If Géza Röhrig’s trajectory is an anomaly in his native Hungary, it is even more so in Hollywood. The former boxer and punk rocker was teaching Judaic Studies to kindergartners in Brooklyn when an acquaintance offered him the starring role in the Holocaust drama “Son of Saul,” in which Röhrig portrays an Auschwitz crematorium worker. It went on to win the Oscar as the best foreign language film of 2015.
Röhrig’s latest role is in the film “To Dust,” where he portrays a Chasid grieving for his lost wife. The indie dark comedy and buddy film co-stars Matthew Broderick.
Born in Budapest and orphaned as a child, Röhrig was adopted when he was 12. His grandfather was a Holocaust survivor who died when Röhrig was 16. When he memorialized his grandfather in a poem titled “Kaddish,” the piece earned him the first of many publishing credits. Röhrig later adopted his grandfather’s Hebrew name, Rafael Zvi, as his own.
Rohrig, 51, spoke with the Journal by telephone from his home in New York about the intersection of his personal history and his acting.
Jewish Journal: What are some of the influences on your work as a screen actor?
Géza Röhrig: I was a boxer at 18 until someone broke my nose. The punk thing had a bigger effect on my life. It was before the Berlin Wall collapsed. That was a great preparation for acting, to be the lead singer and perform in front of big audiences. My band was called HuckRebelly [sic]. They kicked me out of high school because of it. When the band [broke up], I went on solo, unplugged, just me and the guitar, all the way until I moved to Israel. I lived there for two years.
JJ: Your grandfather’s survival also impacted you.
GR: At 18, I traveled to Auschwitz without a game plan. And I felt, at the end of the first day, I am just not done. I rented a room — not an apartment — nearby. It was snowing very heavily. It was not very touristy, as it later became with the liberation of Poland from the Soviets. Days went by and I felt it did a lot of good for me. It was healing.
JJ: How so?
GR: I felt this was reality. This is what we can do to each other. All the cheap humanism they were teaching in school somehow fell apart. I kept going back. I never ate inside the camp. It would have been inappropriate. I only ate in my room at night. I was not writing poetry and not praying. I was just being.
JJ: How did the Poles respond to your being there every day?
GR: After some time, the authorities viewed me suspiciously. They asked what I was doing. I spoke Polish because I was studying in Warsaw. I explained to them, “I have a connection to this place and if it’s OK, I will stay until I feel like the place lets me go.” And lo and behold, after 20-some days, I felt the time had arrived to leave.
JJ: What prompted that?
GR: There is a story in the Talmud about Choni Hame’agel, Choni the circle drawer. He drew a circle in the [desert] because there was no rain and he gave an ultimatum to HaShem: “I am not coming out unless you bring rain.” It rained but they wanted to excommunicate him because that is not how you talk with God.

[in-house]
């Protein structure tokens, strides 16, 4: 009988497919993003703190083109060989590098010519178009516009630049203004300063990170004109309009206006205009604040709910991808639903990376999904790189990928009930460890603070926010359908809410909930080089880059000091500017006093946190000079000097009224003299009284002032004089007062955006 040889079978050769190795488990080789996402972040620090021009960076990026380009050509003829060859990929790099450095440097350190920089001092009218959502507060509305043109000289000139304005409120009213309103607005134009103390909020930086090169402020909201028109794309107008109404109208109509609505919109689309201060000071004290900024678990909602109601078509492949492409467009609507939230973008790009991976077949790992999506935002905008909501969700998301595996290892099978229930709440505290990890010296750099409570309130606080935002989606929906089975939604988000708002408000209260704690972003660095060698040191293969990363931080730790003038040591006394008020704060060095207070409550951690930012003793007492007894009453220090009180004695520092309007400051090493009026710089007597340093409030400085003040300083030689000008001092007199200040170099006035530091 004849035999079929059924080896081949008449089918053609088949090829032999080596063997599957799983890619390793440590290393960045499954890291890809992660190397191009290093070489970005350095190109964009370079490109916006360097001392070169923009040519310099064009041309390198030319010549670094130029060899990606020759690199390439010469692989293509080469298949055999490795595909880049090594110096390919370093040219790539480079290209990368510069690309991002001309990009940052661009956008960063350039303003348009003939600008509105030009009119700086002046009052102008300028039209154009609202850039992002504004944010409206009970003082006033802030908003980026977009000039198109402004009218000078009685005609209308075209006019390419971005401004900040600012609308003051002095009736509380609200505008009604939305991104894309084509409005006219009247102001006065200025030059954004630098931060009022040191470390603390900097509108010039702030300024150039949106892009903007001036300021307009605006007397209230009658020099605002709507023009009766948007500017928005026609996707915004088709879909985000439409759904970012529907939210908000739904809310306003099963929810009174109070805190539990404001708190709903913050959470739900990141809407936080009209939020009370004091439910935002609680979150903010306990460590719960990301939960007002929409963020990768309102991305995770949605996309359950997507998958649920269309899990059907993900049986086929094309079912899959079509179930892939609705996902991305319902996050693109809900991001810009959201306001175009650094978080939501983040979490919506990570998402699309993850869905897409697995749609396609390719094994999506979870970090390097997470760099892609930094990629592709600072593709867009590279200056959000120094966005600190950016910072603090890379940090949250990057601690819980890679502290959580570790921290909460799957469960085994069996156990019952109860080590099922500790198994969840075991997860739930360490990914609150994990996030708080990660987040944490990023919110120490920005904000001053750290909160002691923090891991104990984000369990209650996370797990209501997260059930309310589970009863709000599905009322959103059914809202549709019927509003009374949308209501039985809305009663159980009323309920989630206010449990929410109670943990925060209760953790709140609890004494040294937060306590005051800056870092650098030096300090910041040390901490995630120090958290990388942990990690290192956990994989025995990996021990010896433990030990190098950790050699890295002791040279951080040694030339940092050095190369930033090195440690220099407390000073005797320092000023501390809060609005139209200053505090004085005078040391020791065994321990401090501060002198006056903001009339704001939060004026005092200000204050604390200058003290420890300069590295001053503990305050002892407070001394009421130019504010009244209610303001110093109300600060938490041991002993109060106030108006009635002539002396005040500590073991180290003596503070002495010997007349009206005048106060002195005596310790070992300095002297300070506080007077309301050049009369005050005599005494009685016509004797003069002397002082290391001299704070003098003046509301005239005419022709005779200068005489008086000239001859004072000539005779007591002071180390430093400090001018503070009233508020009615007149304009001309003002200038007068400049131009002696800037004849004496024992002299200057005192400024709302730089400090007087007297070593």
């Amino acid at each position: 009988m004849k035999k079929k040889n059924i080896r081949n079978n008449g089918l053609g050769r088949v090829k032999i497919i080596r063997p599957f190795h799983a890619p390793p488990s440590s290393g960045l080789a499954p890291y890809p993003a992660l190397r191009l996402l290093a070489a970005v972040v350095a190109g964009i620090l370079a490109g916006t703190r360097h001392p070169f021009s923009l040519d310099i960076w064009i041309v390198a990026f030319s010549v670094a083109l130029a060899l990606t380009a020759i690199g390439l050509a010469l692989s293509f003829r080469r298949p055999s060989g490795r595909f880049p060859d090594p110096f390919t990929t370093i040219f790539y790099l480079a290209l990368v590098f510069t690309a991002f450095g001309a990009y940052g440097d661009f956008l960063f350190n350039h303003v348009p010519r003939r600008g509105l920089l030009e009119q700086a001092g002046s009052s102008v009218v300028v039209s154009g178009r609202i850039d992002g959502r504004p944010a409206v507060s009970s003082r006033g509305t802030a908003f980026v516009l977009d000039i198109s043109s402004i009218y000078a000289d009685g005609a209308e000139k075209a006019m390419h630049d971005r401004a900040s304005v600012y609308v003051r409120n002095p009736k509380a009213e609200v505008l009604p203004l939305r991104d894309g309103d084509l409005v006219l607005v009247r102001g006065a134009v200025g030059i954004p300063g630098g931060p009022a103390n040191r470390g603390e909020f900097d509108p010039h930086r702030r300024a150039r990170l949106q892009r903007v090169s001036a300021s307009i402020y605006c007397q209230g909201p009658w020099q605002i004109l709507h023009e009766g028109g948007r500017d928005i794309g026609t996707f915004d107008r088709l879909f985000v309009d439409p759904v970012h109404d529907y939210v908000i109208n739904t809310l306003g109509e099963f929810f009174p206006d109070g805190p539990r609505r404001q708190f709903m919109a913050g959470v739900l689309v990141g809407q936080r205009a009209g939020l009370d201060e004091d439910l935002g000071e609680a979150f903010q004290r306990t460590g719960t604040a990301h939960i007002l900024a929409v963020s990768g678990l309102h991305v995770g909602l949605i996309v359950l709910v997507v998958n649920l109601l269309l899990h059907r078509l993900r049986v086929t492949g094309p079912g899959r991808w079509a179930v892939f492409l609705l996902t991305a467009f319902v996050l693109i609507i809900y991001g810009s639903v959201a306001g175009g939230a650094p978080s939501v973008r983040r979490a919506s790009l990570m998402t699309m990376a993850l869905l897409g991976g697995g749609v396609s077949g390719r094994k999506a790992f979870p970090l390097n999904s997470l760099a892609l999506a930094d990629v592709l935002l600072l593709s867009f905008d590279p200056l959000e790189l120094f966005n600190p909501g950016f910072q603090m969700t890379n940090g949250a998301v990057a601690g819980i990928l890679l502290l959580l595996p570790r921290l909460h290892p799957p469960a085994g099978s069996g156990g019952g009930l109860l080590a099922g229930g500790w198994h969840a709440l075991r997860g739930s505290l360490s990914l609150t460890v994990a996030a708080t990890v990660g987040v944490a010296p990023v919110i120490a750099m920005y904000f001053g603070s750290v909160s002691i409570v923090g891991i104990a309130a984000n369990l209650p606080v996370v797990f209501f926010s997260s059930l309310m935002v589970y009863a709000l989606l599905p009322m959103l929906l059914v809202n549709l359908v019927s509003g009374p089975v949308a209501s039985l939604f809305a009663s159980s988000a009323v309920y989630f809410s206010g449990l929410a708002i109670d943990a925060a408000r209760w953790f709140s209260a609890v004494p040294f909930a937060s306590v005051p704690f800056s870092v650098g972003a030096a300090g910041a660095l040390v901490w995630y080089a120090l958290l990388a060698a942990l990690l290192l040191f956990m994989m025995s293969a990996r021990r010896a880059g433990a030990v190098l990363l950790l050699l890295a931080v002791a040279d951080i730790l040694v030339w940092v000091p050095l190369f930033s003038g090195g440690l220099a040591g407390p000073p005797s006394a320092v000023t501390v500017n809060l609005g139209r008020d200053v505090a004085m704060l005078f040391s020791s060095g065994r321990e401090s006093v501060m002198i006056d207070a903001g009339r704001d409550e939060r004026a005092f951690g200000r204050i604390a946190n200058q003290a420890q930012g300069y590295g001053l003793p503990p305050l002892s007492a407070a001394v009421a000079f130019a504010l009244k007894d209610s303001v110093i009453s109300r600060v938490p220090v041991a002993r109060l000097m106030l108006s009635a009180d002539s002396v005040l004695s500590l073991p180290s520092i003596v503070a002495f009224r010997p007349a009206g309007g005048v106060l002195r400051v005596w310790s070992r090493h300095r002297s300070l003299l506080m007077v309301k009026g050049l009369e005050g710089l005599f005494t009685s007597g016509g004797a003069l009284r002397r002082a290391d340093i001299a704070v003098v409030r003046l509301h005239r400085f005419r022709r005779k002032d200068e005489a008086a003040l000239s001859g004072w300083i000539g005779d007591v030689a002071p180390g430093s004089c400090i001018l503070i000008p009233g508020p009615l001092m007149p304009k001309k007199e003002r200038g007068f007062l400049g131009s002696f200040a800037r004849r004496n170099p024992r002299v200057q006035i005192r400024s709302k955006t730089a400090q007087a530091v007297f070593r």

I remembered the story and drew a circle in the snow. I really wanted to know my next step. After a while, I felt like I was not alone in the circle. That was a lovely feeling. I started singing. I knew it was my last day. It was a beautiful sort of thing you can’t ever forget. My thinking was, I can’t be more than one, let alone 6 million, but I can stand in the place of one. Because overwhelmingly, it was the religious, the Orthodox, who were murdered.
JJ: When did you realize the role of Shmuel in “To Dust” was right for you?
GR: I read scripts all the time and you always know where they are heading. In this case, you are deep in the script and you still don’t know what is going to happen next. It touches your heart and it has a light touch to it.
JJ: As an observant Jew, what do you enjoy about this film and portraying a Chasid?
GR: This is a lovely film, a first feature, [the director is] a wonderful friend. It brings together dimensions that don’t usually end on up the canvas together: science, religion, death and humor. It’s really funny, cathartic, profound and deep. It doesn’t fit any genre.
JJ: How does the film succeed in exploring grief?
GR: One of the things that helps with the tension and the tragedy is laughing with it if you can. Oftentimes, you don’t feel it is permitted. Shmuel’s friendship with Albert means stepping out of our comfort zones. It is really nothing less than a story of healing. By the end of the movie, you see Shmuel gets through the worst. He is behaving as a father again and he is beyond the madness of grieving.
JJ: What about acting appeals to you?
GR: Cinema is an extremely powerful form. It is a unique vehicle as it brings together every other art: sound, picture, literature, acting. All of this, in good hands, can truly become magic.
Lisa Klug is a freelance journalist and the author of “Cool Jew” and “Hot Mamalah: The Ultimate Guide for Every Woman of the Tribe.”